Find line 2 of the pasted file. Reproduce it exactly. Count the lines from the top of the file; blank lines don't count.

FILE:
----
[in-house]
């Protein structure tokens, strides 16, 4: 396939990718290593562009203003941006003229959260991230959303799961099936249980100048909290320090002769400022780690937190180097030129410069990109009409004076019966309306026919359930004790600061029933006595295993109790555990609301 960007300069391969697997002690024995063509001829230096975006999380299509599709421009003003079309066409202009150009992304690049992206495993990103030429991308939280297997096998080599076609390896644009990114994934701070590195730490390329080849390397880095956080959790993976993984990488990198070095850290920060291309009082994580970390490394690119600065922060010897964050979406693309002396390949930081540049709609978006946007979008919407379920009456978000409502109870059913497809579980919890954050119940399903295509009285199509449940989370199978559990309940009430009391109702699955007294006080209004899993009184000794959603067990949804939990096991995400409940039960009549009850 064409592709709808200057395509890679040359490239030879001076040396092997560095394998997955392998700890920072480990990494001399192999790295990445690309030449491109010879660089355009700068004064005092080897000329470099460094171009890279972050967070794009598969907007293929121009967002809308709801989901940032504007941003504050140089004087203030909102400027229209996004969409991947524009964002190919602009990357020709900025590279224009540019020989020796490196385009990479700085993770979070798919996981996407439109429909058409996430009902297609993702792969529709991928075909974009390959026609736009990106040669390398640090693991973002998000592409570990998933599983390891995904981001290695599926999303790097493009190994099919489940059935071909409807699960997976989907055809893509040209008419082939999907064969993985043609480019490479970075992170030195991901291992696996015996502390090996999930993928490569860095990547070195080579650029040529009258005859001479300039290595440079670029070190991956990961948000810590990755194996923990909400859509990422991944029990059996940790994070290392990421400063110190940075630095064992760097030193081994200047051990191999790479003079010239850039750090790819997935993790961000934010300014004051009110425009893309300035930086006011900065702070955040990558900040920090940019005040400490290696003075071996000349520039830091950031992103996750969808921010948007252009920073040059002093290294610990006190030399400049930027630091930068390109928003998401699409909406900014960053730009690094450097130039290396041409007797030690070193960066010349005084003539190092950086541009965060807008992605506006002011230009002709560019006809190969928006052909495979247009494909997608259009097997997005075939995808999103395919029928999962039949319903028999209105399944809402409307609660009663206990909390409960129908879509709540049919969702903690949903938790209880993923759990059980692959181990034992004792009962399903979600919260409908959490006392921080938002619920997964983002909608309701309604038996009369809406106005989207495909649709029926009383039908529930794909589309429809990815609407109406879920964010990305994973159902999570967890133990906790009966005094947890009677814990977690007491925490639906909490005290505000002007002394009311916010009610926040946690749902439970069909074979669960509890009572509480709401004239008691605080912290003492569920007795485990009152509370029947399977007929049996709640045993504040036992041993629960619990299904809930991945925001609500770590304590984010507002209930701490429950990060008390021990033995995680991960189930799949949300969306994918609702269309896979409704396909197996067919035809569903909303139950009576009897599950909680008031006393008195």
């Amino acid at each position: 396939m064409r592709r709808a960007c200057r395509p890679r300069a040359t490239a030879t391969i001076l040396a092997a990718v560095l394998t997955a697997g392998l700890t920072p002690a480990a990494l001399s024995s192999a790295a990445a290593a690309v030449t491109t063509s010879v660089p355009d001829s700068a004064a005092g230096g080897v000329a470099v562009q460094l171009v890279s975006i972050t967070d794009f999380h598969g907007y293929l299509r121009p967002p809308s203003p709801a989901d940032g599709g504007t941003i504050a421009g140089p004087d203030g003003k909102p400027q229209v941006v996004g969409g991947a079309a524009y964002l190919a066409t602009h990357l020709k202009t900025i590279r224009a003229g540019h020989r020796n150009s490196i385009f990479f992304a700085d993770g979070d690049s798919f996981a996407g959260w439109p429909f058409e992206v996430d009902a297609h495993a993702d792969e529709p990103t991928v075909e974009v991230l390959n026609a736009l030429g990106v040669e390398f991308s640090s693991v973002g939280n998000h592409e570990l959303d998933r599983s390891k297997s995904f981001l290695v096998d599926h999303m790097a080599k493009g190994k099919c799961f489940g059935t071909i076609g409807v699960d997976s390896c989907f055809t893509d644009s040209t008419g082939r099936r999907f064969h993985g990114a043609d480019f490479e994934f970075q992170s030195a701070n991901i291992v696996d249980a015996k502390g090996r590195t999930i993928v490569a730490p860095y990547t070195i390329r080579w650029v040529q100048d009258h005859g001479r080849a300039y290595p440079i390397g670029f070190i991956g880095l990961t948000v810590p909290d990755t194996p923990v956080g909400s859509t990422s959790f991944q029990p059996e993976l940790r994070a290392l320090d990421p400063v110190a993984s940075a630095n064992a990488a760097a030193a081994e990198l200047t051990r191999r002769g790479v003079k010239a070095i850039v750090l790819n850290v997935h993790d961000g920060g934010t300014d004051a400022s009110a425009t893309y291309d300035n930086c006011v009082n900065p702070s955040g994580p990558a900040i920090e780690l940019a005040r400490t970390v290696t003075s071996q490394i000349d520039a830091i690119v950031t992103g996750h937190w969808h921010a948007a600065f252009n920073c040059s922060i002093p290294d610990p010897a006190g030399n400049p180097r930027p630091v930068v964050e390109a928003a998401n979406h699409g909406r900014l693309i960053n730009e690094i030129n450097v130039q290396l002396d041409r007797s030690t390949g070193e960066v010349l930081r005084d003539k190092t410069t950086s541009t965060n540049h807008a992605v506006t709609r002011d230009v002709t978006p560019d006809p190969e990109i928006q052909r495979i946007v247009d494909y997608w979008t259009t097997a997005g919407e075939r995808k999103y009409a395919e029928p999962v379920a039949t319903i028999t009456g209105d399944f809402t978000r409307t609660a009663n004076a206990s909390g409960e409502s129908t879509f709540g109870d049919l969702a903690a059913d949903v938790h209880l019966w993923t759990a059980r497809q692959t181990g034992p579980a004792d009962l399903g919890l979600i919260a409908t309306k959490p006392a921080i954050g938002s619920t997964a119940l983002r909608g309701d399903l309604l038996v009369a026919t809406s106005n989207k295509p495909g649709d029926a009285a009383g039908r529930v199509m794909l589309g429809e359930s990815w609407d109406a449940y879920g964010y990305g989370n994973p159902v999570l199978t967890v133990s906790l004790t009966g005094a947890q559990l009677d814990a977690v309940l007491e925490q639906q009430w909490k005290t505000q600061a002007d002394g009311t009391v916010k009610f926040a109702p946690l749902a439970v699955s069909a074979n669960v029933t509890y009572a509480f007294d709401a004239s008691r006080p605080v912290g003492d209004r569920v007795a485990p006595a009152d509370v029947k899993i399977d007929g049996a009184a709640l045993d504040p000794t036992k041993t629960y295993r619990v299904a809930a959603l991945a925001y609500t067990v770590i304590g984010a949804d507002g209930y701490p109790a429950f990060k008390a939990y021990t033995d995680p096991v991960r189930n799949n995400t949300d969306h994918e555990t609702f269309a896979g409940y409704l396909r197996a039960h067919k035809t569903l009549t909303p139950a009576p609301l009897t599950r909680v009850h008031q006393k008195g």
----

């Protein structure tokens, strides 16, 4: 396939990718290593562009203003941006003229959260991230959303799961099936249980100048909290320090002769400022780690937190180097030129410069990109009409004076019966309306026919359930004790600061029933006595295993109790555990609301 960007300069391969697997002690024995063509001829230096975006999380299509599709421009003003079309066409202009150009992304690049992206495993990103030429991308939280297997096998080599076609390896644009990114994934701070590195730490390329080849390397880095956080959790993976993984990488990198070095850290920060291309009082994580970390490394690119600065922060010897964050979406693309002396390949930081540049709609978006946007979008919407379920009456978000409502109870059913497809579980919890954050119940399903295509009285199509449940989370199978559990309940009430009391109702699955007294006080209004899993009184000794959603067990949804939990096991995400409940039960009549009850 064409592709709808200057395509890679040359490239030879001076040396092997560095394998997955392998700890920072480990990494001399192999790295990445690309030449491109010879660089355009700068004064005092080897000329470099460094171009890279972050967070794009598969907007293929121009967002809308709801989901940032504007941003504050140089004087203030909102400027229209996004969409991947524009964002190919602009990357020709900025590279224009540019020989020796490196385009990479700085993770979070798919996981996407439109429909058409996430009902297609993702792969529709991928075909974009390959026609736009990106040669390398640090693991973002998000592409570990998933599983390891995904981001290695599926999303790097493009190994099919489940059935071909409807699960997976989907055809893509040209008419082939999907064969993985043609480019490479970075992170030195991901291992696996015996502390090996999930993928490569860095990547070195080579650029040529009258005859001479300039290595440079670029070190991956990961948000810590990755194996923990909400859509990422991944029990059996940790994070290392990421400063110190940075630095064992760097030193081994200047051990191999790479003079010239850039750090790819997935993790961000934010300014004051009110425009893309300035930086006011900065702070955040990558900040920090940019005040400490290696003075071996000349520039830091950031992103996750969808921010948007252009920073040059002093290294610990006190030399400049930027630091930068390109928003998401699409909406900014960053730009690094450097130039290396041409007797030690070193960066010349005084003539190092950086541009965060807008992605506006002011230009002709560019006809190969928006052909495979247009494909997608259009097997997005075939995808999103395919029928999962039949319903028999209105399944809402409307609660009663206990909390409960129908879509709540049919969702903690949903938790209880993923759990059980692959181990034992004792009962399903979600919260409908959490006392921080938002619920997964983002909608309701309604038996009369809406106005989207495909649709029926009383039908529930794909589309429809990815609407109406879920964010990305994973159902999570967890133990906790009966005094947890009677814990977690007491925490639906909490005290505000002007002394009311916010009610926040946690749902439970069909074979669960509890009572509480709401004239008691605080912290003492569920007795485990009152509370029947399977007929049996709640045993504040036992041993629960619990299904809930991945925001609500770590304590984010507002209930701490429950990060008390021990033995995680991960189930799949949300969306994918609702269309896979409704396909197996067919035809569903909303139950009576009897599950909680008031006393008195």